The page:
Conduct of Debate in Public Life - Motion to Regret

Part of the debate – in the House of Lords at 4:16 pm on 9th May 2019.

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Photo of Baroness Hayter of Kentish Town Baroness Hayter of Kentish Town Shadow Spokesperson (Cabinet Office), Shadow Spokesperson (Business, Energy and Industrial Strategy), Shadow Spokesperson (Exiting the European Union), Shadow Deputy Leader of the House of Lords 4:16 pm, 9th May 2019

A non-partisan plea from someone who has attacked every party except the Lib Dems—you could not make it up. I am sorry; I said I would resist doing that, but it was just too much of an open goal. Apologies.

My Lords, I also thank my noble friend Lord Harris for tabling this timely—indeed, all too topical—debate. It is sad that we need it but, as he said, we need to detoxify political debate and to heal divisions being fostered within society. The dual contributions from our Bishops were noteworthy—I was about to say “interesting” but, having heard from my noble friend Lord Winston, I think “noteworthy” is a better word to use—but when the churches witness the depth and effect of what is going on, I think we should take heed. Acknowledging the scale of the problem is a necessary start to addressing it.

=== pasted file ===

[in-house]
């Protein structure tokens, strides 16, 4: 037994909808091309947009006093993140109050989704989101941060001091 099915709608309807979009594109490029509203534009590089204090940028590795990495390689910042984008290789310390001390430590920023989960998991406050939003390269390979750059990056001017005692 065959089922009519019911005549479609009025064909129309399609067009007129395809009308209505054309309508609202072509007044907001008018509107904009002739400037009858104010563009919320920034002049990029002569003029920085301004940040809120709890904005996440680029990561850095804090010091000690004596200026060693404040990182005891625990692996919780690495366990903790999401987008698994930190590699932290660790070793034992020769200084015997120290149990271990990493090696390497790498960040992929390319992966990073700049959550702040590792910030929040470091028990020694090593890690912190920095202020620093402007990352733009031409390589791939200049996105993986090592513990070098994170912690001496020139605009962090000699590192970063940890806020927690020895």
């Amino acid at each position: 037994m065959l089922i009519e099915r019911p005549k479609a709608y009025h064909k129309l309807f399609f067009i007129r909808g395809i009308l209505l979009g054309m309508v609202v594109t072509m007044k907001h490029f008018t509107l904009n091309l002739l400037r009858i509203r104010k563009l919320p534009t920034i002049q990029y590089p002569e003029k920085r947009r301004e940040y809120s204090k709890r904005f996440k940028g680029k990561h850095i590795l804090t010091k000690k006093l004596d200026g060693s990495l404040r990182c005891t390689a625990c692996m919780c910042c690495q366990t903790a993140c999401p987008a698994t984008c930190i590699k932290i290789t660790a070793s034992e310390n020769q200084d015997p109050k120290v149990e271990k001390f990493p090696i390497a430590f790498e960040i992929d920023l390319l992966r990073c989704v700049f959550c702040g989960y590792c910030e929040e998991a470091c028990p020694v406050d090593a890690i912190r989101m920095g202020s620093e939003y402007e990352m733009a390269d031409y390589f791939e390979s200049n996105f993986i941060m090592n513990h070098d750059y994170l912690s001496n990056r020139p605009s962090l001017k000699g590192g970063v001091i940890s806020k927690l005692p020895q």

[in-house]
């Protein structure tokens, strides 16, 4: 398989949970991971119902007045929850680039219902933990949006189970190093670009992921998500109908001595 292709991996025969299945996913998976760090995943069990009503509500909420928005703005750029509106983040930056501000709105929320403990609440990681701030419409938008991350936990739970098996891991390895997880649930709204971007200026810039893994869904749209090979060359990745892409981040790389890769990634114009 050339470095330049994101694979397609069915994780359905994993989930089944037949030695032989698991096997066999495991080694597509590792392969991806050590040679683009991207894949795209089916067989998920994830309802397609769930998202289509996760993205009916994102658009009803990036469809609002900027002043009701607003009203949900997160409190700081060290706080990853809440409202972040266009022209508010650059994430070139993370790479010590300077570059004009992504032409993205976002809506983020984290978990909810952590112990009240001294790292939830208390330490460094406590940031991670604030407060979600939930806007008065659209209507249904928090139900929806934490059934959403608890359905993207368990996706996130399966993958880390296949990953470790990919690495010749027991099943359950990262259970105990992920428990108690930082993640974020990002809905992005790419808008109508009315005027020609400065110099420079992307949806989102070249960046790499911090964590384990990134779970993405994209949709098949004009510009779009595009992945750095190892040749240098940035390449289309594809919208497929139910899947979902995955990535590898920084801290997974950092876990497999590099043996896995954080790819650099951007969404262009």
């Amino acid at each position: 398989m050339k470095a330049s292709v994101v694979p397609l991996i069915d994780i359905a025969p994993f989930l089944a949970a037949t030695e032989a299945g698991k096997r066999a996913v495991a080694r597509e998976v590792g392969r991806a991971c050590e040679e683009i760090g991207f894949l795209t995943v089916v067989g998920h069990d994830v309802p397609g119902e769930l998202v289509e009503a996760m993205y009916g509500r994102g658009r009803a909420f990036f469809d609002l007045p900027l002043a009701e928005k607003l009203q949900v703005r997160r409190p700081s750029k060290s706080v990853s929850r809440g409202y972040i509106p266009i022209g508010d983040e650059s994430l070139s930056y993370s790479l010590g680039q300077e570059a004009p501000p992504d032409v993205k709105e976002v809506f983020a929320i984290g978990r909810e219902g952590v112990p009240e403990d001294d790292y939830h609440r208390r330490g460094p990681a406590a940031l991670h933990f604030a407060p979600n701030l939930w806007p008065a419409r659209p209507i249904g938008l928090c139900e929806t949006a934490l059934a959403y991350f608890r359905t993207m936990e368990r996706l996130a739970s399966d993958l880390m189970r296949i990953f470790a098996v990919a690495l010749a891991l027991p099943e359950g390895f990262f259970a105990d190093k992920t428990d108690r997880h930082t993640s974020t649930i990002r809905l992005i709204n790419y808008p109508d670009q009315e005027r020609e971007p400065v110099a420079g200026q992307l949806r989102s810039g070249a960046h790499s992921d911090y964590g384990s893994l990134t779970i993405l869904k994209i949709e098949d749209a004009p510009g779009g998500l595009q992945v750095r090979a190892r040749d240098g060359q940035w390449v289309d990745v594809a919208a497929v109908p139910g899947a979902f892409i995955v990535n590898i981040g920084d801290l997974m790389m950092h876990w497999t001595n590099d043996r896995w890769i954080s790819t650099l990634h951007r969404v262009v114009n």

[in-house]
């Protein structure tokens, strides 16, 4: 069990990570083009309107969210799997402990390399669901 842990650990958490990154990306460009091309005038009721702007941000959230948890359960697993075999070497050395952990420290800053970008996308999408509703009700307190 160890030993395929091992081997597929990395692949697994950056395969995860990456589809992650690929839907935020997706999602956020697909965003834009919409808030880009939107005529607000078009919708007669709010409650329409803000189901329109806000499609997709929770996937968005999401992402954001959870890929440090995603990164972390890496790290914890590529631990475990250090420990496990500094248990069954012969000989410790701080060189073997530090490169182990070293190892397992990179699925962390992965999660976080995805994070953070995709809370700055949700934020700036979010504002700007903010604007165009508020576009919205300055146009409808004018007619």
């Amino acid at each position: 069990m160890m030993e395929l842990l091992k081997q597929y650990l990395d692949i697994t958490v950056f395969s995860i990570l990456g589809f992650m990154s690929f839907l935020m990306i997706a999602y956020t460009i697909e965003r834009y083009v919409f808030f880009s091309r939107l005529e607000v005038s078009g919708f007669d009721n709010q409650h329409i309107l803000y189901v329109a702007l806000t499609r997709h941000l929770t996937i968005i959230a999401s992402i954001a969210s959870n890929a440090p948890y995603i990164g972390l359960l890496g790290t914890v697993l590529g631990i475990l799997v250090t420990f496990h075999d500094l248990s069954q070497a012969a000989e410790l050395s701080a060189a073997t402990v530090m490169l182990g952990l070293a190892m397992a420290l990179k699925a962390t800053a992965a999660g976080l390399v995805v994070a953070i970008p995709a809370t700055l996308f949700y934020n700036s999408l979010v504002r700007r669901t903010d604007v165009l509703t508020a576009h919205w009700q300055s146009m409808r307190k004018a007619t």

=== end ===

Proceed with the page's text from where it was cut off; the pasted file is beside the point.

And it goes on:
As we have heard, evidence to the Committee on Standards in Public Life put it starkly:

“The tone of modern political discourse permeates through society and normalises abusive and … aggressive language”.

As my noble friend Lord Harris said, the Met Police chief revealed that abuse of MPs is hitting unprecedented levels, with near-daily reports of crimes. It is not just MPs, as he also said. Our brilliant—and mostly unpaid and unsung—local councillors are in the firing line too, with worrying long-term consequences. If fewer start a political career there in local government because of abuse, our pool of talent and experience, from which we draw future MPs and Ministers, diminishes.

Perhaps more than this is what this toxicity means for our democratic systems and assumptions. A Daily Mirror poll showed that three-quarters of the public feel that the country is more divided than ever before, with four in five having lost faith in British politics. This arises from more than just the tenor of debate, of course, but our very language, the lack of respect for the other and simplistic promises of quick fixes for complex problems—described by my noble friend Lord Liddle—all diminish trust in the political class. Both sides lose: the politicians and their families at the receiving end of some of the vilest material I have seen, but also the public, for whom a stable political world—albeit with its democratic swings between parties—forms part of the comfort blanket of our “common life”; I think those were the words used by the right reverend Prelate the Bishop of Rochester.